PACE Financing

WHAT IS PACE FINANCING? -- PACE, which stands for “Property Assessed Clean Energy,” was created by the California Legislature in 2008 as a way to help property owners install high efficiency improvements and solar projects by overcoming the high “first-cost” barrier. PACE programs allow qualified property owners to obtain long-term financing for energy efficiency, renewable energy, water conservation, and seismic improvements and repay it through their secured property tax bills.

All PACE programs must adhere to California State Law AB-2063.

PACE is different from other options because the financing is an assessment on the property. Eligibility is based primarily on property equity as well as the value of the property, history of timely property tax payments, and other underwriting factors. Approval is also based on a property owner’s ability to pay. The financing is tied to the property instead of the individual borrower and is repaid over the financing term on the real property tax bill.

To date, PACE has been successfully used by hundreds of thousands of residential and commercial property owners to improve their property's energy efficiency, lower utility bills, help protect from natural disasters like fires and earthquakes, and reduce their carbon footprint. By providing private capital for investment in local communities, PACE programs have helped to create thousands of jobs and invest millions into local economies.

Is PACE financing a traditional loan?  -- No, PACE is not a traditional loan such as a personal loan, a home equity line of credit, or a credit card. Unlike traditional financing, PACE financing is affixed to the property and has different underwriting requirements. Depending on the location and type of property, owners may be required to provide additional documentation that demonstrates their ability to afford the annual payments for the PACE assessment that would be added to the property tax bill.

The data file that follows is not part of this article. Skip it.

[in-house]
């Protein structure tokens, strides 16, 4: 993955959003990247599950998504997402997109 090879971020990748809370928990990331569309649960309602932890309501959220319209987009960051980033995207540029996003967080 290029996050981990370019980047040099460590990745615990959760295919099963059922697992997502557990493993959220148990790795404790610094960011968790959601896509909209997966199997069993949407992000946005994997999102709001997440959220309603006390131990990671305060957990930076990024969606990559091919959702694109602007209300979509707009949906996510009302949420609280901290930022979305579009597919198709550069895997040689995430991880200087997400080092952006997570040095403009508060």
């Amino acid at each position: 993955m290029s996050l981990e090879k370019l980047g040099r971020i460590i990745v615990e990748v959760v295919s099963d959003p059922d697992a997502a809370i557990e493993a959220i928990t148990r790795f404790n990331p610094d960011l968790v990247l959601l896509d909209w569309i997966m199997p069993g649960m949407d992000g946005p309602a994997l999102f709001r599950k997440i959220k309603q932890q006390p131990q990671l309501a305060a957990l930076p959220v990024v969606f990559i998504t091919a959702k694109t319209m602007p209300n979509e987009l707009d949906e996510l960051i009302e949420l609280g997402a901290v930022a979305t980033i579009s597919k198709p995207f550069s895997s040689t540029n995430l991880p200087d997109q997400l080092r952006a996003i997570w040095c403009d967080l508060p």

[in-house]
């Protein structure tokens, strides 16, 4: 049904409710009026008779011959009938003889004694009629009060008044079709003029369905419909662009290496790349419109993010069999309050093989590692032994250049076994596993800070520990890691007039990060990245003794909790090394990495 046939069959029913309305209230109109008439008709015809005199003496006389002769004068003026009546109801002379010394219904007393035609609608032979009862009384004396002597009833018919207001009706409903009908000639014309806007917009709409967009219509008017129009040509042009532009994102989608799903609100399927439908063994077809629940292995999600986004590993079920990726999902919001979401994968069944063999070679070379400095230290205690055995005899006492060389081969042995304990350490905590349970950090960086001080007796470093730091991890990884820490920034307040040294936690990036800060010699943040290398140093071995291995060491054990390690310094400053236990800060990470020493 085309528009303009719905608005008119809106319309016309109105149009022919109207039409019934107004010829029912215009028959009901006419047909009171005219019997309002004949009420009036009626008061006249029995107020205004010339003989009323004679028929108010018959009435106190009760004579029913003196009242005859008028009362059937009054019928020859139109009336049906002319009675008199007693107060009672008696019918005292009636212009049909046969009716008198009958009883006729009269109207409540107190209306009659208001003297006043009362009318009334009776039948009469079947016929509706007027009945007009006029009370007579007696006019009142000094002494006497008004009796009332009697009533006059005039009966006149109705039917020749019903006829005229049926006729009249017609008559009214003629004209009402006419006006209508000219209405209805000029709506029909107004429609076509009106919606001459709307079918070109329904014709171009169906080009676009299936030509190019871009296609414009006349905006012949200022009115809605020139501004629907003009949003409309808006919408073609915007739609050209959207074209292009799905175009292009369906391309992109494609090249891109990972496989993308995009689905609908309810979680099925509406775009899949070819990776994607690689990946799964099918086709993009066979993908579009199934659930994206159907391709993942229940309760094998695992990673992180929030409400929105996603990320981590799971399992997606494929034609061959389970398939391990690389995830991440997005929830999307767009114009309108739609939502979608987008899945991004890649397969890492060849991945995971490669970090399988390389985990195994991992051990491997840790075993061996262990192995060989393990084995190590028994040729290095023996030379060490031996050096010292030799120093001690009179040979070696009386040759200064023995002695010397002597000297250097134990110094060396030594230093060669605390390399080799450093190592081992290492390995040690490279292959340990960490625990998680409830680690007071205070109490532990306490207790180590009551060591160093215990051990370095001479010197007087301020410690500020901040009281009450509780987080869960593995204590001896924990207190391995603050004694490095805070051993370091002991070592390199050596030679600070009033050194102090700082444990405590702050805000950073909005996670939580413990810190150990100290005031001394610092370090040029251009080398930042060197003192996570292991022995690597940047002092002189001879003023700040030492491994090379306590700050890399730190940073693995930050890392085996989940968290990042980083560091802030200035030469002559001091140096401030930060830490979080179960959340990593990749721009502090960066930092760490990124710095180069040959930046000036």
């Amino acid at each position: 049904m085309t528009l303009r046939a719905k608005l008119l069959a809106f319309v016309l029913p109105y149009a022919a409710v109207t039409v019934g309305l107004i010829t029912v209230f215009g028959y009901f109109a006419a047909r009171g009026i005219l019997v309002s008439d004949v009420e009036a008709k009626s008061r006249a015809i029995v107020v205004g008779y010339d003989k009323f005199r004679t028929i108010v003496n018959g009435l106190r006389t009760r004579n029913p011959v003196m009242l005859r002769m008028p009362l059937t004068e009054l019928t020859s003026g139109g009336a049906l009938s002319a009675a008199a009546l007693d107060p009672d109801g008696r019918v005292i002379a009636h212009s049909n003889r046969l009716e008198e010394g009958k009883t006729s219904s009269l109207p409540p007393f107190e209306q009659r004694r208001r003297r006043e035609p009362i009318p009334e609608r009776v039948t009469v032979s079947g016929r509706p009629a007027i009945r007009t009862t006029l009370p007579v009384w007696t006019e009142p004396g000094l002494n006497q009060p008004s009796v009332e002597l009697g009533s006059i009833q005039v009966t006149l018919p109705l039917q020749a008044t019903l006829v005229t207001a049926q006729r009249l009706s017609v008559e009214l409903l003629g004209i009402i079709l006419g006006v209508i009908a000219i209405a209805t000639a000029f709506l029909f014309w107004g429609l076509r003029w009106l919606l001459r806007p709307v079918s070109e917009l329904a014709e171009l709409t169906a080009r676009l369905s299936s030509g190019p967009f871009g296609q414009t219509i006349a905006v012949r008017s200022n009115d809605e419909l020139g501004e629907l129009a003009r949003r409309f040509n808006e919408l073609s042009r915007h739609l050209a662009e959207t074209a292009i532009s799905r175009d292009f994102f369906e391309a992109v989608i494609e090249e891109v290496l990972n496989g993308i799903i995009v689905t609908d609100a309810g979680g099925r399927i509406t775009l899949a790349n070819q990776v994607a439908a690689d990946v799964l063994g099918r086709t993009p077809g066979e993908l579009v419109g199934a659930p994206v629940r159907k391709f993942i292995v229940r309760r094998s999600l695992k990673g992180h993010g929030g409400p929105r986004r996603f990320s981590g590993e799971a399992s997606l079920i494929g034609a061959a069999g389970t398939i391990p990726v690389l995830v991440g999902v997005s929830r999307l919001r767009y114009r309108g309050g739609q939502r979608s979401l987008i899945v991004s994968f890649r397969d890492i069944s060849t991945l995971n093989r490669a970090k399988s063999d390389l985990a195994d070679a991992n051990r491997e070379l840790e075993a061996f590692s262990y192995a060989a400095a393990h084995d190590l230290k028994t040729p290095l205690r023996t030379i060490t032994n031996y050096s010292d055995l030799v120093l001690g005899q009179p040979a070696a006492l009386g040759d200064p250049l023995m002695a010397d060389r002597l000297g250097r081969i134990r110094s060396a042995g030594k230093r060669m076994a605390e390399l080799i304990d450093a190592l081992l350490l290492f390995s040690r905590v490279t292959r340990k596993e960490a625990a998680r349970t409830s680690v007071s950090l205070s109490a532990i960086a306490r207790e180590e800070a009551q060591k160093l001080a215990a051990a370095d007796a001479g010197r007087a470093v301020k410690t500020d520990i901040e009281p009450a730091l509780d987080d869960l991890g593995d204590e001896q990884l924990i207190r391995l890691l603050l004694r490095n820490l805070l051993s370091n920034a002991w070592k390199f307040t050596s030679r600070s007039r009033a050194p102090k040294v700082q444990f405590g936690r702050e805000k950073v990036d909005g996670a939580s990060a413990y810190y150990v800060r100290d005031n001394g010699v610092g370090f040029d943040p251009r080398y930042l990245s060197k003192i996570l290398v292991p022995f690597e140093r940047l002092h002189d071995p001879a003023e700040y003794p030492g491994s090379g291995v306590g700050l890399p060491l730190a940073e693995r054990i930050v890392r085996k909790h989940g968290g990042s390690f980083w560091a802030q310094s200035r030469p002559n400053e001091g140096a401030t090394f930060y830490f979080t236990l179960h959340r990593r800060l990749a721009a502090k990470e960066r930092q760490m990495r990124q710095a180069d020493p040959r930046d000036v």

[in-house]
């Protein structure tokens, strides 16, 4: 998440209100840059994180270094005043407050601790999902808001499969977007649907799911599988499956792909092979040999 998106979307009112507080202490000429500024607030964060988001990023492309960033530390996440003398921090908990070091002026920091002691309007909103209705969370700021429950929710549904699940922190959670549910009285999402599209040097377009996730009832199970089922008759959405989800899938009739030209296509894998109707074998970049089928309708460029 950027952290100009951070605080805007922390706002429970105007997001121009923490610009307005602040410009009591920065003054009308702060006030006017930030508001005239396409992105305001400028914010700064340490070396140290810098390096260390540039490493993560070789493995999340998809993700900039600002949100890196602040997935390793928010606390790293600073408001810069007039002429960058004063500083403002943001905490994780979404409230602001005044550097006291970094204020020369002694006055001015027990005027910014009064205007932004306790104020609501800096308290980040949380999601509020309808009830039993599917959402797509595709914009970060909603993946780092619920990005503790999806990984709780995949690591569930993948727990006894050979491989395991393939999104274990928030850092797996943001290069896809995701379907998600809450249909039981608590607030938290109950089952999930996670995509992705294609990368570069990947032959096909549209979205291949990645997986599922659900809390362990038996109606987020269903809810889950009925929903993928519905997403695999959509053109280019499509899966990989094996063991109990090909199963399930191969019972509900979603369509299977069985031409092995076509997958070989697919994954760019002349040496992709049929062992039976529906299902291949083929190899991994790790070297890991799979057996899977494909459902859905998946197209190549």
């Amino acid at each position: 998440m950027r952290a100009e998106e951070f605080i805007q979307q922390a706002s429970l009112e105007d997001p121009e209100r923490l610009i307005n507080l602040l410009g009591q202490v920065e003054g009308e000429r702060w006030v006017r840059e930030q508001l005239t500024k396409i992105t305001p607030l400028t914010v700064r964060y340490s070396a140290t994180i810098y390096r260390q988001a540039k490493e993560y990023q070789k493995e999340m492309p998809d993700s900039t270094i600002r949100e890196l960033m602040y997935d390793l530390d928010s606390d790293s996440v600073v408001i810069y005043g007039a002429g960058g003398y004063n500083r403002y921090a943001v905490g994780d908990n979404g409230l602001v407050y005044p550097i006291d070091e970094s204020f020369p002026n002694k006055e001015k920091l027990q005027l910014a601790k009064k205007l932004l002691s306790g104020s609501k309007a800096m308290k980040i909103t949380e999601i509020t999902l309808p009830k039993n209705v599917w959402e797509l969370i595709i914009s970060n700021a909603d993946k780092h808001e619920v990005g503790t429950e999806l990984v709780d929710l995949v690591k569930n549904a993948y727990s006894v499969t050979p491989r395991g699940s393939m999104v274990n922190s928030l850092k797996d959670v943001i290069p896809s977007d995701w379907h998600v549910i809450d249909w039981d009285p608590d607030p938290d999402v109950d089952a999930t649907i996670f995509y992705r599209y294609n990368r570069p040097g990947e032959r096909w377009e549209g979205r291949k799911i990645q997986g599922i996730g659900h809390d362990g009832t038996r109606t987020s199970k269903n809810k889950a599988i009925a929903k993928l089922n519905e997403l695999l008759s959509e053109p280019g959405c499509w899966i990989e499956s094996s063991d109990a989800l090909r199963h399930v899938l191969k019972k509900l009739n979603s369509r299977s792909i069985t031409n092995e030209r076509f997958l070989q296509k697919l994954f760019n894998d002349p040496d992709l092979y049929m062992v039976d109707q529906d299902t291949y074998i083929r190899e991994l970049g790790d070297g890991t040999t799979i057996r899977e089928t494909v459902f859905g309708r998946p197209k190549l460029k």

How do individuals repay PACE FInancing? -- After the project is complete, the PACE financing will be added as an assessment to the owner’s property, which will be added as a new line item on their property tax bill. This new tax payment will remain on the bill for the length of the term the owner selected when they completed the financing agreement.  The owner will then, simply pay the property tax bill in the same way they have previously — either when the bill arrives or via impound/escrow account.

Is PACE a discount program or government subsidy? Does it include a discounted rate or free services? -- No, PACE financing is not a government discount, subsidy, or incentive program. PACE does not offer discounts or free services. PACE is a specialized type of financing that can be used to pay for the cost of eligible property improvements.

Before PACE can be offered to commercial and residential property owners, it must first be adopted by the state government and then enabled at the municipal level. Once PACE is available in a particular area, private companies may offer PACE financing products. The upgrades are completed by one of a network of independent contractors who offer PACE as a financing option to their customers.

The cost of the home improvement project is determined by the owner’s selected independent contractor based on what the company charges for such services. The property owner voluntarily chooses to enter into a financing agreement and is solely responsible for complete repayment according to the financing terms.

Does PACE financing result in a tax lien? -- Yes. When a property owner accepts PACE financing, they agree to make the PACE repayments as a part of their annual property taxes.  PACE financing is secured by a continuing, voluntary lien on the property. The lien is only in effect for the term of the financing and will be removed from the property once the PACE financing is repaid in full.

What happens with PACE financing a home is sold or refinanced? -- In some cases, PACE payments may transfer to the new owner. Importantly, PACE is a “first priority lien,” which means that it could be prioritized over a mortgage loan if the property owner were to default on payments.  While property taxes are legally transferable, some mortgage lenders may require full repayment (payoff) of any remaining PACE tax obligation as a condition of a refinance or sale.  Some PACE programs allow property owners to pre-pay down their PACE assessment with no penalty.  Although they will still incur the interest associated with the financing, homeowners can remove the PACE assessment through prepayment or when they sell their home.

Before obtaining PACE financing, individuals should consider the likelihood and timing of a possible sale or refinance (as well as the costs to prepay the tax obligation) to determine if PACE is the right options. 

Can individuals lose their home as a tax payment? -- It is possible for homes to be sold if the property tax payments, which includes the annual PACE assessment, are delinquent. The local tax collector may take legal action to collect if the annual property tax payment is not made after an extended period. 

What PACE Providers are available to SBCCOG communities?